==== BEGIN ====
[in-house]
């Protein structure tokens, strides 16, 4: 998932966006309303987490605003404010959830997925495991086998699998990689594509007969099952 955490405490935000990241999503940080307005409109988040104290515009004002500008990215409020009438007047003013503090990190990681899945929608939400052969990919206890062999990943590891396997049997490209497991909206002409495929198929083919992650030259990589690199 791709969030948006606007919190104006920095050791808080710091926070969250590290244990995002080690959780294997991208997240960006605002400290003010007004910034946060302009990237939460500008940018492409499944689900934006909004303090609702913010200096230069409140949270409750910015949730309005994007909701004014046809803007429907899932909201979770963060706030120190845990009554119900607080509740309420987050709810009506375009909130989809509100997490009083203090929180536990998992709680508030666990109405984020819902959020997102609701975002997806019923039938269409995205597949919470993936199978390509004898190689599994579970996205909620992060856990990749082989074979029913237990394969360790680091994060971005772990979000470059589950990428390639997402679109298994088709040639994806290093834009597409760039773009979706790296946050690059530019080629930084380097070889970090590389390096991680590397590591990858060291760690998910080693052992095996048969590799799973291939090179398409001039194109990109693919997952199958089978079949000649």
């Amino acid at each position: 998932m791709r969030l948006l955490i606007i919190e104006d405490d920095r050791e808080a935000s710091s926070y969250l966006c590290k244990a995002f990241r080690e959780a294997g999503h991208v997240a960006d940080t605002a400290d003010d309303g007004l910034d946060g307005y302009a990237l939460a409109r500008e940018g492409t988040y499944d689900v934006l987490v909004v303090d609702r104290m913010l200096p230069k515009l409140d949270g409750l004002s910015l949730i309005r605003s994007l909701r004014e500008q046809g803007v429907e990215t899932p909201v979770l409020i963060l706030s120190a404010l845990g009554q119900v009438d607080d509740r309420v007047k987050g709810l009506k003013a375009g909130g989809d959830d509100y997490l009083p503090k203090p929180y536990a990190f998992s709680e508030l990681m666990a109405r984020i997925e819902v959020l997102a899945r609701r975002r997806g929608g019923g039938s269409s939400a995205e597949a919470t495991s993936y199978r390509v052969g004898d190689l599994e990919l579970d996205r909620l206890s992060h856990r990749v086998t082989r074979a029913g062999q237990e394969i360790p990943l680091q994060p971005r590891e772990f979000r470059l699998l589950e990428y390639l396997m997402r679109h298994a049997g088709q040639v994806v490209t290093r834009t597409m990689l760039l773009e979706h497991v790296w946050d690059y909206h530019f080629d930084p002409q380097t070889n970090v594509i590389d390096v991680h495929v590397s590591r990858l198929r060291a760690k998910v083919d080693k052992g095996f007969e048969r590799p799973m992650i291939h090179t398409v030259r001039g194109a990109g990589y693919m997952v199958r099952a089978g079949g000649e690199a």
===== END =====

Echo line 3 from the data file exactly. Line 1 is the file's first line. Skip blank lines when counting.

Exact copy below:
């Amino acid at each position: 998932m791709r969030l948006l955490i606007i919190e104006d405490d920095r050791e808080a935000s710091s926070y969250l966006c590290k244990a995002f990241r080690e959780a294997g999503h991208v997240a960006d940080t605002a400290d003010d309303g007004l910034d946060g307005y302009a990237l939460a409109r500008e940018g492409t988040y499944d689900v934006l987490v909004v303090d609702r104290m913010l200096p230069k515009l409140d949270g409750l004002s910015l949730i309005r605003s994007l909701r004014e500008q046809g803007v429907e990215t899932p909201v979770l409020i963060l706030s120190a404010l845990g009554q119900v009438d607080d509740r309420v007047k987050g709810l009506k003013a375009g909130g989809d959830d509100y997490l009083p503090k203090p929180y536990a990190f998992s709680e508030l990681m666990a109405r984020i997925e819902v959020l997102a899945r609701r975002r997806g929608g019923g039938s269409s939400a995205e597949a919470t495991s993936y199978r390509v052969g004898d190689l599994e990919l579970d996205r909620l206890s992060h856990r990749v086998t082989r074979a029913g062999q237990e394969i360790p990943l680091q994060p971005r590891e772990f979000r470059l699998l589950e990428y390639l396997m997402r679109h298994a049997g088709q040639v994806v490209t290093r834009t597409m990689l760039l773009e979706h497991v790296w946050d690059y909206h530019f080629d930084p002409q380097t070889n970090v594509i590389d390096v991680h495929v590397s590591r990858l198929r060291a760690k998910v083919d080693k052992g095996f007969e048969r590799p799973m992650i291939h090179t398409v030259r001039g194109a990109g990589y693919m997952v199958r099952a089978g079949g000649e690199a």